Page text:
Energy flow in Watt

Now that I have sensors on all the radiators  I can sit back, relax and watch everything happen. I needed some help of the rest of the family to keep the doors upstairs closed, cause that seems to be very hard for some, but after a few days they all knew that when the doors were closed, daddy was doing one of his experiments again.. yep, this house is one big laboratory 😉

However, doing nothing is not really my style, so I went on reading about radiators, calculations etcetera and found some calculation tools for my RADSON Compact and Jaga Tempo radiators. And although it doesn’t add new data, I thought it would be fun to see if I could use the formulas used in these ‘Installer tools’ (in fact Excel sheets) for myself.

And I was right; based on radiator model, dimensions and specific properties it should be possible to calculate the actual heat output performance of the radiators in other circumstances (temperatures) . If you know the heat output conform the European standard EN442 (dutch) for a specific combination of model & dimensions, the so called n-factor (aka the emission line slope) and the air-temperature, you can calculate the heat output for any combination of flow- and return temperature!

So that’s what I did last evening – preparing my system for these semi-realtime heat output calculations.

First I had to add some more flexibility to the database; creating fields for this purpose only didn’t feel right, so I added a free text field in which I could ‘dump’ anything I want – device specific properties. As an example, here are the properties of one of the radiator devices in my system (it feels like ‘Domotica system’ doesn’t quite cover the capabilities anymore):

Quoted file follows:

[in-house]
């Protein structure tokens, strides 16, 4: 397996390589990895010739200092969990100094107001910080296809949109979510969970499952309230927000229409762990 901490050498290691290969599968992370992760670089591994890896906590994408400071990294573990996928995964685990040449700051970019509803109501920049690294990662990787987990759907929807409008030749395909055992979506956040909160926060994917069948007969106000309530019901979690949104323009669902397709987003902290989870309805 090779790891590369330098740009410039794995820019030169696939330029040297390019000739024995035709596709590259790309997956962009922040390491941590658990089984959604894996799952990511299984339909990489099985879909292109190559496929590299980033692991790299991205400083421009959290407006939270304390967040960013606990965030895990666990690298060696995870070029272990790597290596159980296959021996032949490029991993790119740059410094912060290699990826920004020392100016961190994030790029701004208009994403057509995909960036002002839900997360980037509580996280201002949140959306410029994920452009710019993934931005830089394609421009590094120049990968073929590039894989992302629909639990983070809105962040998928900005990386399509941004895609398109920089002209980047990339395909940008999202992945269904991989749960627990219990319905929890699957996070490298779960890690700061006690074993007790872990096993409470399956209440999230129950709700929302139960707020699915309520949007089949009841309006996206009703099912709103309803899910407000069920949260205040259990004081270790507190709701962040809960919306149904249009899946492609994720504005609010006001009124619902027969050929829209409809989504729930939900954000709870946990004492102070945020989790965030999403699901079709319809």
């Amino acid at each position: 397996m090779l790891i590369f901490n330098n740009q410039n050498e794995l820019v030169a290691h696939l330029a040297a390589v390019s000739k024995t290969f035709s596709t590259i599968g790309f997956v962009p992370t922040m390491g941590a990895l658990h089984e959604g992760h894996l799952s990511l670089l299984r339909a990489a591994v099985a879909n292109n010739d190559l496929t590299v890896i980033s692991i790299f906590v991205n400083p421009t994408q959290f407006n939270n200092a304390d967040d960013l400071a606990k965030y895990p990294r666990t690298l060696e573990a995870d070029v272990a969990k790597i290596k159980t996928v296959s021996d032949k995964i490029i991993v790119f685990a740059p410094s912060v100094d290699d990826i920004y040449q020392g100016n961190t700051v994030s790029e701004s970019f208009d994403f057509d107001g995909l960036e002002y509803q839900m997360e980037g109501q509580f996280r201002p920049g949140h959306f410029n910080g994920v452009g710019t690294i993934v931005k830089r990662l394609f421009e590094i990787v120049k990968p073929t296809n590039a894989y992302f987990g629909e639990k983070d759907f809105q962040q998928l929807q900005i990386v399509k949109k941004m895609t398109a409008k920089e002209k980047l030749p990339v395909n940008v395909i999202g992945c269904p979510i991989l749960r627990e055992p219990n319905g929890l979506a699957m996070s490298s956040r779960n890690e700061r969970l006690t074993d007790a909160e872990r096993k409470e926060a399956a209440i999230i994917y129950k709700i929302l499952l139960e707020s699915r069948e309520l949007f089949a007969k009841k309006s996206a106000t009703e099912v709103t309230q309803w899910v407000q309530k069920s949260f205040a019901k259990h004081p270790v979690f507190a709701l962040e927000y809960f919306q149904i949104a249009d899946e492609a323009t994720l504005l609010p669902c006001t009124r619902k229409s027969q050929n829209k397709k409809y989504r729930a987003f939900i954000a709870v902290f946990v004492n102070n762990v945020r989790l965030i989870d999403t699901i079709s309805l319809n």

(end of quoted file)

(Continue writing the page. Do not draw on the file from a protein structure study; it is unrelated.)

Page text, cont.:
TYPE=RC
QN=1407
N=1.3404
TAIR=BATHROOM.TEMP

This means this device:

  • is of type RC (as in Radson Compact), 
  • has a heat output of 1407 Watt, based on its dimensions and EN442 at 75/65/20 °C (that’s flow, return and air temperature);
  • has an n-factor of 1.3403;
  • and that the air temperature can be taken from the device value called BATHROOM.TEMP (a foreign key, so to speak)

So every line defines a device specific property, which are dynamically added to the base device class at run-time.

And I had to write 2 Delphi functions to do the math, primarily based on these formulas:

Q is the variable that needs to be calculated, the rest is all known – piece of cake!

Just make sure you take care of unexpected results, like divisions by zero or raising negative values to a power- working with live data can produce strange results, where a radiator can suddenly start cooling instead of heating 🙂

I added the calculated heat output (the “W” column) in the table with all the other sensor data as can be seen below:

real-time calculated radiator heat output

Cool! Although these heat output numbers are based on pretty accurate formulas and properties provided by the manufacturer, the real-life numbers will probably be lower. Dust, bad airflow caused by windowsills and such will always result in deviations. How much? Dunno…

RF to Zigbee gateway

The last piece of missing hardware is finished. The picture below shows the 2nd RF to Zigbee gateway I had to make to be able to receive all the Hydronic balancing sensors I made earlier this week. One of those sensors just couldn’t make it through 3 walls all day long, so I created  a temporary solution on a breadboard to solve this.

A very simple yet effective way (for me) to get the sensor data where I want it (in my Domotica system) with minimal effort.

The JeeNode acts as a RF receiver and just echoes everything with a valid CRC to the Digi XBee; from there it eventually arrives at my Zigbee Coordinator with which I can communicate over TCP/IP.

The JeeNode runs a slightly modified version of the RF12Demo sketch made by Jean-Claude Wippler. I used the NewSoftSerial library to create an additional Serial port, and added a few print statements for the XBee port, right there where the RF12Demo Serial.println()’s the received RF data to the Serial port. Compile, Upload, setting the RF band,  group- and node ID and I’m done!

This JeeNode is powered by a 5V USB adapter and the XBee gets its power from the 3.3V JeeNode ports. The XBee uses a Zigbee End Device AT firmware (2864) with the Sleep Mode set to Pin Hibernate. But because pin 9 is wired to GND, this means that the XBee is permanently on.  Only 3 wires are needed to connect the XBee to the JeeNode: 3.3V, GND and a JeeNode digital pin to the XBee DOUT.

That’s it – moving on with where this all started with: understanding the flow of  heating energy in our house!